And how were those shares priced?

The pricing was often done by the board, sometimes with the help of accountants, but more often than not there was very little financial modelling. They'd use very simplistic methods like discounted cash flows or multiples of revenues or profits based on gut feel of wider market sentiment. It was more of a 'finger in the air' approach than a transparent, market-driven one.

How does the trading and pricing of private shares differ to pricing on public markets? 

In public markets, pricing is dynamic and driven by a multitude of factors, which all ultimately affect supply and demand. One announcement or mistake or huge trade can have a big bearing on the price. 

In contrast, private markets have traditionally been less transparent, with pricing often determined by the board or a founder, rather than market factors. The fact that the investor base is also more diverse, with many who are less informed, means there’s often an information imbalance, leaving less sophisticated investors in the dark. Further to this, due to the limited equity they own, these investors are often overlooked and must settle for the price they’re given. 

One of the biggest advantages of public markets is liquidity. You can buy or sell shares instantly during market hours. This is particularly beneficial for investors who may need to cash out their investments quickly.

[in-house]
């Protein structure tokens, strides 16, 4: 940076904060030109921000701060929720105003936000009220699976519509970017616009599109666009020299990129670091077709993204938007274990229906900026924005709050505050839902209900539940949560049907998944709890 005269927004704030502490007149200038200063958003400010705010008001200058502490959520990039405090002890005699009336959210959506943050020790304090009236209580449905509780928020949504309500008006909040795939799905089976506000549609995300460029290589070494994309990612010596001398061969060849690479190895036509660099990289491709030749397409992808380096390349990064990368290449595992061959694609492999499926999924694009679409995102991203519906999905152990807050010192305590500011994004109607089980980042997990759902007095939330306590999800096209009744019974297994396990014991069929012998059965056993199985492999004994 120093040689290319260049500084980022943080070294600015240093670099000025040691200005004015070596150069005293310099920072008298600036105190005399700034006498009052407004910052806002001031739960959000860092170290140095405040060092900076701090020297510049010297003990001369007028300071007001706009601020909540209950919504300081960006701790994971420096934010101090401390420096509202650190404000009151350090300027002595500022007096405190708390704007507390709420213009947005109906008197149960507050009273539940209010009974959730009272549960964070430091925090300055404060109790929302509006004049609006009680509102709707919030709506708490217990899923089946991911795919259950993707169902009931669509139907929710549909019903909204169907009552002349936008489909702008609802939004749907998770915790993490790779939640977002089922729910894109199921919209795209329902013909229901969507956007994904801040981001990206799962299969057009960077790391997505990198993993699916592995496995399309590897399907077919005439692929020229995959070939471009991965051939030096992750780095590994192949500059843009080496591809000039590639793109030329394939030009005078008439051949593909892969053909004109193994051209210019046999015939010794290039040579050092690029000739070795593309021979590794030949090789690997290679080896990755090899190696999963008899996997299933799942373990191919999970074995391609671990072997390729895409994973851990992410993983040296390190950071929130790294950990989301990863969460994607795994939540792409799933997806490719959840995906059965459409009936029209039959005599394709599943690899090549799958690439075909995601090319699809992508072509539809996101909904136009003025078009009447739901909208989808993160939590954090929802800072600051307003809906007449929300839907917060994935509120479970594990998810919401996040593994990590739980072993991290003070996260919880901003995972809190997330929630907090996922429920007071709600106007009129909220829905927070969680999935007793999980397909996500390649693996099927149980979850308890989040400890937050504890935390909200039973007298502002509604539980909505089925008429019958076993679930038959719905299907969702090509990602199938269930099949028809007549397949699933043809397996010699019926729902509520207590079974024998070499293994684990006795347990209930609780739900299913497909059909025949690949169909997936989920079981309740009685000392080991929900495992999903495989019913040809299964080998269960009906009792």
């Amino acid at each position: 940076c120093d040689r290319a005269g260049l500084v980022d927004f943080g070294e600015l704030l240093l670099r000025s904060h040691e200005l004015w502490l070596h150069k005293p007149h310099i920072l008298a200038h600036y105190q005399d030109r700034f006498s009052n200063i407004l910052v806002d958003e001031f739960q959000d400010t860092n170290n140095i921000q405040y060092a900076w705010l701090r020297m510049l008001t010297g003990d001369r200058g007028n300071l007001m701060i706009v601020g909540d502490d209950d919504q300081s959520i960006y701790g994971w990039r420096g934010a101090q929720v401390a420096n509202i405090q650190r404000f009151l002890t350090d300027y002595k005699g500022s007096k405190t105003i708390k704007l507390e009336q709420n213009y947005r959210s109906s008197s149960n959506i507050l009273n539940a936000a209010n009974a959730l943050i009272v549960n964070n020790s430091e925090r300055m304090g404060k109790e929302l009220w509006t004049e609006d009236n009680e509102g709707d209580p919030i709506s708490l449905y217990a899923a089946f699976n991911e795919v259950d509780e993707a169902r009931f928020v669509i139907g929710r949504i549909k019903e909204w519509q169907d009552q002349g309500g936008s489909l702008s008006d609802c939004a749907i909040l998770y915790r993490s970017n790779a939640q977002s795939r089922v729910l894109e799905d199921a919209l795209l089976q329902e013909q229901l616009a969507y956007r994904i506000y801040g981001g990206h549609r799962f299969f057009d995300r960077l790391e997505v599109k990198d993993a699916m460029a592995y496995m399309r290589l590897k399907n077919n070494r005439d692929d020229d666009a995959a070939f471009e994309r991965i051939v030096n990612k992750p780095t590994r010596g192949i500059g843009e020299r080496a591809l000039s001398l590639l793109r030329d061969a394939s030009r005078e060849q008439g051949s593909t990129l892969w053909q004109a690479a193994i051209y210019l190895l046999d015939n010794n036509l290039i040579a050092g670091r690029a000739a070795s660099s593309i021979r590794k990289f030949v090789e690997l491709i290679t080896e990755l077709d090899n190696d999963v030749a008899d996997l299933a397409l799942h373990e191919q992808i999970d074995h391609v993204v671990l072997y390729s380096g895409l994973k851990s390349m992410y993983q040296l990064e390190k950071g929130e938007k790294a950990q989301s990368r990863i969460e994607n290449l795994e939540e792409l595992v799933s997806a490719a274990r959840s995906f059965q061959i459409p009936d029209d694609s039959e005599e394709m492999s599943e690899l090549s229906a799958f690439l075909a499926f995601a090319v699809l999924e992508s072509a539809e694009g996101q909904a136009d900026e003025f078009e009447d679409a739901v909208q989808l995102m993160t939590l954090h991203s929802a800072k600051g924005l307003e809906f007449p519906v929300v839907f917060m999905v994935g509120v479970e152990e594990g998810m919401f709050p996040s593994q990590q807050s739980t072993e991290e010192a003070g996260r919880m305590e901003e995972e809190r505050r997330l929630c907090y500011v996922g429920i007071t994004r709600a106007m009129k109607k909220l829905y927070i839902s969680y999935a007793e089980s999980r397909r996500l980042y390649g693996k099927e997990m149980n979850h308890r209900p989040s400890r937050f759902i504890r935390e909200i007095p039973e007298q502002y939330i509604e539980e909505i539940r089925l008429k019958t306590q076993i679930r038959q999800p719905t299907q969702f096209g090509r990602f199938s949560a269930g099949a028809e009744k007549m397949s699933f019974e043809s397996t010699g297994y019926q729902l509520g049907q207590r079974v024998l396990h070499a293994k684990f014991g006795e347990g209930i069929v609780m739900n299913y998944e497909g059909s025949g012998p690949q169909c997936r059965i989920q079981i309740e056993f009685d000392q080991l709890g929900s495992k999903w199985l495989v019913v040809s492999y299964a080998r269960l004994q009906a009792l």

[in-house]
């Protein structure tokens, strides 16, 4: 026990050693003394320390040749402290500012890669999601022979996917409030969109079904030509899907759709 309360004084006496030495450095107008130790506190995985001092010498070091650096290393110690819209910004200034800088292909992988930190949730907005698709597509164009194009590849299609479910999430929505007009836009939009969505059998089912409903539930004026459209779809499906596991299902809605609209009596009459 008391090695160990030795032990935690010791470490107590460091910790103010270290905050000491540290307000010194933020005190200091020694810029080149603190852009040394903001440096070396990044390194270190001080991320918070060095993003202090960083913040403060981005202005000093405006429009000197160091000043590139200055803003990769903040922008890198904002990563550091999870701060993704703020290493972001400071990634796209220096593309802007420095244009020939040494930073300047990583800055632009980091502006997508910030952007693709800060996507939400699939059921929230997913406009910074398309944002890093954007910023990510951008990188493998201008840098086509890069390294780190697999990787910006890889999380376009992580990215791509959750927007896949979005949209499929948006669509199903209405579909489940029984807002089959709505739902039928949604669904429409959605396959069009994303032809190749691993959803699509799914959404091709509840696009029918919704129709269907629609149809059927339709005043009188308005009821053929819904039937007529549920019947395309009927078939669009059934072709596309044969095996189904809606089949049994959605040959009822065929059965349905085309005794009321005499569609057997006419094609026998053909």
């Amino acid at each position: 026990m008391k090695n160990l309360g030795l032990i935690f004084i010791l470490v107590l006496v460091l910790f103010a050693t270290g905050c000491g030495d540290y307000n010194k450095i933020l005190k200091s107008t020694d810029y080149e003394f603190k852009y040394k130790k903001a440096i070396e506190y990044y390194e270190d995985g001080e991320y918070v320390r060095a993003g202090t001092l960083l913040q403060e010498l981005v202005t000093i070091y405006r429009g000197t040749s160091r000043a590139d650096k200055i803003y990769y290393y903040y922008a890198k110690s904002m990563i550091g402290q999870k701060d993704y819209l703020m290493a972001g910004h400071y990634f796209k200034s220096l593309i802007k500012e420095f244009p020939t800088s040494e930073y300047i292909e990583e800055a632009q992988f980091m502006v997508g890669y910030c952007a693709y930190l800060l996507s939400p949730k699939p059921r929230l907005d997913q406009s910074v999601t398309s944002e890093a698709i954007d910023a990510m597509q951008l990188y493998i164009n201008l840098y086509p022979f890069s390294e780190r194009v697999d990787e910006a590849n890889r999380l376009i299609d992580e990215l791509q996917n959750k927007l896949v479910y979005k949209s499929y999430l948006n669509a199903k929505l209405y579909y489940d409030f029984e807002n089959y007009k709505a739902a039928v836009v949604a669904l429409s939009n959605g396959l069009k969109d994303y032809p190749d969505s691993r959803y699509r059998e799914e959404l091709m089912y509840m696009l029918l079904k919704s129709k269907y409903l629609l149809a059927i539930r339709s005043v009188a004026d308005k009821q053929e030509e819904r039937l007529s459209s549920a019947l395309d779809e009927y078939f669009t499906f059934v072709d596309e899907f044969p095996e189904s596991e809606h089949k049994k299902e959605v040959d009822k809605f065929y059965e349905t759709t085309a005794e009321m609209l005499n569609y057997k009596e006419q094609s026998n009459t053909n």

In private markets, the opposite is true and liquidity is often a significant issue. Traditionally, if you wanted to sell your shares, you'd have to go through a cumbersome process, sometimes needing approval from the board or other shareholders. Platforms like Asset Match aim to solve this problem by providing periodic liquidity events.

How does Asset Match differ from traditional private market trading?

Asset Match brings transparency and fairness to the private market. We use periodic auctions to determine the price of shares. For example, in our first BrewDog auction, we had orders ranging from £25 to £215 per share. The auction algorithm found a fair price at £125, and everyone who wanted to sell at or below that price got £125. It's a democratic process that levels the playing field.

Without that initial price discovery process, those willing to sell their shares for £25 would have ended up selling their shares at a considerable discount. More sophisticated investors, whether through experience or access to more information, would have been able to take advantage of that lack of knowledge.  Our pricing algorithm arrives at a price where the most shares change hands, ensuring a fair and logical price for transactions. Everyone deals at that price, which acts as a great equaliser. This protects both the less sophisticated and the less informed. We also encourage companies to share as much information as possible and to hold auctions when maximum information is available, like just after audited accounts are released.

Want to know more about cashing in your shares? Read our Q&A on Triggering a Liquidity Event